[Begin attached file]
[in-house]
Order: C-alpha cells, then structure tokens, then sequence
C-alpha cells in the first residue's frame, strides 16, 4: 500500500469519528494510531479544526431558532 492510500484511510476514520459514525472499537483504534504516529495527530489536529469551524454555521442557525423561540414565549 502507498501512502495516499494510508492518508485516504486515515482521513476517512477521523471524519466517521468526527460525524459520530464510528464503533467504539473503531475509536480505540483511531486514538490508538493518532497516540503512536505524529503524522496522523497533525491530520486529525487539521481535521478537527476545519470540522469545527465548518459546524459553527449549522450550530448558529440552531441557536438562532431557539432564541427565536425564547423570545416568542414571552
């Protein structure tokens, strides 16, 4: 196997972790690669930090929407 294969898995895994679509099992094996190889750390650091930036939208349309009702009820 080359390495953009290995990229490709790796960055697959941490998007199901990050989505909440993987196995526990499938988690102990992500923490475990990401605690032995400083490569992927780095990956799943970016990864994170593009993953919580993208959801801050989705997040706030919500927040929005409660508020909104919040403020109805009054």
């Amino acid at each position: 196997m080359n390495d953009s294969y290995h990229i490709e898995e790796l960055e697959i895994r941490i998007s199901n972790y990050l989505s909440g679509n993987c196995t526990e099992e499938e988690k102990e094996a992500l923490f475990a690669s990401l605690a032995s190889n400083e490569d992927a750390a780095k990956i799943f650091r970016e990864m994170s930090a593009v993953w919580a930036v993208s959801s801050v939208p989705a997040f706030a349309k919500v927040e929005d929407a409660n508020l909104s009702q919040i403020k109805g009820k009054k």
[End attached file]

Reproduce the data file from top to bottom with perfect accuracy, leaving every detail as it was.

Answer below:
[in-house]
Order: C-alpha cells, then structure tokens, then sequence
C-alpha cells in the first residue's frame, strides 16, 4: 500500500469519528494510531479544526431558532 492510500484511510476514520459514525472499537483504534504516529495527530489536529469551524454555521442557525423561540414565549 502507498501512502495516499494510508492518508485516504486515515482521513476517512477521523471524519466517521468526527460525524459520530464510528464503533467504539473503531475509536480505540483511531486514538490508538493518532497516540503512536505524529503524522496522523497533525491530520486529525487539521481535521478537527476545519470540522469545527465548518459546524459553527449549522450550530448558529440552531441557536438562532431557539432564541427565536425564547423570545416568542414571552
């Protein structure tokens, strides 16, 4: 196997972790690669930090929407 294969898995895994679509099992094996190889750390650091930036939208349309009702009820 080359390495953009290995990229490709790796960055697959941490998007199901990050989505909440993987196995526990499938988690102990992500923490475990990401605690032995400083490569992927780095990956799943970016990864994170593009993953919580993208959801801050989705997040706030919500927040929005409660508020909104919040403020109805009054």
């Amino acid at each position: 196997m080359n390495d953009s294969y290995h990229i490709e898995e790796l960055e697959i895994r941490i998007s199901n972790y990050l989505s909440g679509n993987c196995t526990e099992e499938e988690k102990e094996a992500l923490f475990a690669s990401l605690a032995s190889n400083e490569d992927a750390a780095k990956i799943f650091r970016e990864m994170s930090a593009v993953w919580a930036v993208s959801s801050v939208p989705a997040f706030a349309k919500v927040e929005d929407a409660n508020l909104s009702q919040i403020k109805g009820k009054k």